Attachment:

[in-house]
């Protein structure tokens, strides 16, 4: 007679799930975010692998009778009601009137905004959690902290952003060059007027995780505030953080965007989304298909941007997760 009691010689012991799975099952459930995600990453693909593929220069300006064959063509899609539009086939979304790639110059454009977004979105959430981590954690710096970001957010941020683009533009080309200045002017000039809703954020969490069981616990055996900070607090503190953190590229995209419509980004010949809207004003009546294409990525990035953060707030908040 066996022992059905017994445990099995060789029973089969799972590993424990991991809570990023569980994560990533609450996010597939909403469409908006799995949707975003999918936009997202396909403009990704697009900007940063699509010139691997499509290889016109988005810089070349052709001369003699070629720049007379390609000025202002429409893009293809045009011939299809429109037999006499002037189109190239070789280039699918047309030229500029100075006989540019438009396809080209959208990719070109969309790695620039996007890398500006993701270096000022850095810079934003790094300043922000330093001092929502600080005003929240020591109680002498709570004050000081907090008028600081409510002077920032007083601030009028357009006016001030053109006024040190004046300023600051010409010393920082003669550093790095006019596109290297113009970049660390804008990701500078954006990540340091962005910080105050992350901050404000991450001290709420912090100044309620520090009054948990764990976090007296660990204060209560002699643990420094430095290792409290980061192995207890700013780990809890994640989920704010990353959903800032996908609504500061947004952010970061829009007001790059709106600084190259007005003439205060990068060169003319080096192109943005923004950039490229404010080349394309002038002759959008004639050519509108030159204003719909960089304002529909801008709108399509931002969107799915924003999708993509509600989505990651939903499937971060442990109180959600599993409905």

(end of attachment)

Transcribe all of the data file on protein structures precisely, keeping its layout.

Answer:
[in-house]
């Protein structure tokens, strides 16, 4: 007679799930975010692998009778009601009137905004959690902290952003060059007027995780505030953080965007989304298909941007997760 009691010689012991799975099952459930995600990453693909593929220069300006064959063509899609539009086939979304790639110059454009977004979105959430981590954690710096970001957010941020683009533009080309200045002017000039809703954020969490069981616990055996900070607090503190953190590229995209419509980004010949809207004003009546294409990525990035953060707030908040 066996022992059905017994445990099995060789029973089969799972590993424990991991809570990023569980994560990533609450996010597939909403469409908006799995949707975003999918936009997202396909403009990704697009900007940063699509010139691997499509290889016109988005810089070349052709001369003699070629720049007379390609000025202002429409893009293809045009011939299809429109037999006499002037189109190239070789280039699918047309030229500029100075006989540019438009396809080209959208990719070109969309790695620039996007890398500006993701270096000022850095810079934003790094300043922000330093001092929502600080005003929240020591109680002498709570004050000081907090008028600081409510002077920032007083601030009028357009006016001030053109006024040190004046300023600051010409010393920082003669550093790095006019596109290297113009970049660390804008990701500078954006990540340091962005910080105050992350901050404000991450001290709420912090100044309620520090009054948990764990976090007296660990204060209560002699643990420094430095290792409290980061192995207890700013780990809890994640989920704010990353959903800032996908609504500061947004952010970061829009007001790059709106600084190259007005003439205060990068060169003319080096192109943005923004950039490229404010080349394309002038002759959008004639050519509108030159204003719909960089304002529909801008709108399509931002969107799915924003999708993509509600989505990651939903499937971060442990109180959600599993409905």